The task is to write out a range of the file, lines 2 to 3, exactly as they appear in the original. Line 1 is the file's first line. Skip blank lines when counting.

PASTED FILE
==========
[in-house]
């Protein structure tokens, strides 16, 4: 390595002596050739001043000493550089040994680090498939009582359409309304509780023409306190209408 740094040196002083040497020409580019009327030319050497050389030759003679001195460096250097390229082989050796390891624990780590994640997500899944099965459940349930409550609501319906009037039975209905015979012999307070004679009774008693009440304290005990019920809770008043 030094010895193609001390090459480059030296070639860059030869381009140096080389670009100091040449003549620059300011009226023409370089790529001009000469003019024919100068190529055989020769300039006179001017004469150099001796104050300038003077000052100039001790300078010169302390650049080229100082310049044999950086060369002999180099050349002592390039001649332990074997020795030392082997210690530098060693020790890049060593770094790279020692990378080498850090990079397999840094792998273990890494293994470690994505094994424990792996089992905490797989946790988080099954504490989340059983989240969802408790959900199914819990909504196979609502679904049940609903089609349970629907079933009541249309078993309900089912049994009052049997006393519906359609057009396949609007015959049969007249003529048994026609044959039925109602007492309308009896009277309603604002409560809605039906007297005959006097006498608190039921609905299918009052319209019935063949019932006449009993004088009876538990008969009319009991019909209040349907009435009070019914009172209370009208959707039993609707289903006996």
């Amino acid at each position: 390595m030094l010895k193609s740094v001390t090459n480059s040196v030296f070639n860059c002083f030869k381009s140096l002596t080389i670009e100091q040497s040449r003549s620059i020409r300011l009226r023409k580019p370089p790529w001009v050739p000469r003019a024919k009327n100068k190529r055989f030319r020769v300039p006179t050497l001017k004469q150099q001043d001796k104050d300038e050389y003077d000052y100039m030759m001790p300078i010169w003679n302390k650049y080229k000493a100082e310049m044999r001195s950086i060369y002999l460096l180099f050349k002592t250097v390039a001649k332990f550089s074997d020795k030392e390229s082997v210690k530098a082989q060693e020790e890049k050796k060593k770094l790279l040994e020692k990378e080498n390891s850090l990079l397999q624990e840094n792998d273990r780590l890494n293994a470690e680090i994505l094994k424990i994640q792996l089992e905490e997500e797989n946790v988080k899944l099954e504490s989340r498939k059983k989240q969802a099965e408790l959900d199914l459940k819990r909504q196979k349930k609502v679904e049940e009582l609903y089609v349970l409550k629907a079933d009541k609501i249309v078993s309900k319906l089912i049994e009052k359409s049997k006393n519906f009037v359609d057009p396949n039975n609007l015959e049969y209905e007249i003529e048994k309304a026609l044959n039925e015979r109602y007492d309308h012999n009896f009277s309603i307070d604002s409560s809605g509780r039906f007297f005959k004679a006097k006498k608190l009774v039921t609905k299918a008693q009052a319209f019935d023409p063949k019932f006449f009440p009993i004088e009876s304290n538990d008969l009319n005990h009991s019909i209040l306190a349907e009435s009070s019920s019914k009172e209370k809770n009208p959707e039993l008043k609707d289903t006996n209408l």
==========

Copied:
């Protein structure tokens, strides 16, 4: 390595002596050739001043000493550089040994680090498939009582359409309304509780023409306190209408 740094040196002083040497020409580019009327030319050497050389030759003679001195460096250097390229082989050796390891624990780590994640997500899944099965459940349930409550609501319906009037039975209905015979012999307070004679009774008693009440304290005990019920809770008043 030094010895193609001390090459480059030296070639860059030869381009140096080389670009100091040449003549620059300011009226023409370089790529001009000469003019024919100068190529055989020769300039006179001017004469150099001796104050300038003077000052100039001790300078010169302390650049080229100082310049044999950086060369002999180099050349002592390039001649332990074997020795030392082997210690530098060693020790890049060593770094790279020692990378080498850090990079397999840094792998273990890494293994470690994505094994424990792996089992905490797989946790988080099954504490989340059983989240969802408790959900199914819990909504196979609502679904049940609903089609349970629907079933009541249309078993309900089912049994009052049997006393519906359609057009396949609007015959049969007249003529048994026609044959039925109602007492309308009896009277309603604002409560809605039906007297005959006097006498608190039921609905299918009052319209019935063949019932006449009993004088009876538990008969009319009991019909209040349907009435009070019914009172209370009208959707039993609707289903006996």
């Amino acid at each position: 390595m030094l010895k193609s740094v001390t090459n480059s040196v030296f070639n860059c002083f030869k381009s140096l002596t080389i670009e100091q040497s040449r003549s620059i020409r300011l009226r023409k580019p370089p790529w001009v050739p000469r003019a024919k009327n100068k190529r055989f030319r020769v300039p006179t050497l001017k004469q150099q001043d001796k104050d300038e050389y003077d000052y100039m030759m001790p300078i010169w003679n302390k650049y080229k000493a100082e310049m044999r001195s950086i060369y002999l460096l180099f050349k002592t250097v390039a001649k332990f550089s074997d020795k030392e390229s082997v210690k530098a082989q060693e020790e890049k050796k060593k770094l790279l040994e020692k990378e080498n390891s850090l990079l397999q624990e840094n792998d273990r780590l890494n293994a470690e680090i994505l094994k424990i994640q792996l089992e905490e997500e797989n946790v988080k899944l099954e504490s989340r498939k059983k989240q969802a099965e408790l959900d199914l459940k819990r909504q196979k349930k609502v679904e049940e009582l609903y089609v349970l409550k629907a079933d009541k609501i249309v078993s309900k319906l089912i049994e009052k359409s049997k006393n519906f009037v359609d057009p396949n039975n609007l015959e049969y209905e007249i003529e048994k309304a026609l044959n039925e015979r109602y007492d309308h012999n009896f009277s309603i307070d604002s409560s809605g509780r039906f007297f005959k004679a006097k006498k608190l009774v039921t609905k299918a008693q009052a319209f019935d023409p063949k019932f006449f009440p009993i004088e009876s304290n538990d008969l009319n005990h009991s019909i209040l306190a349907e009435s009070s019920s019914k009172e209370k809770n009208p959707e039993l008043k609707d289903t006996n209408l």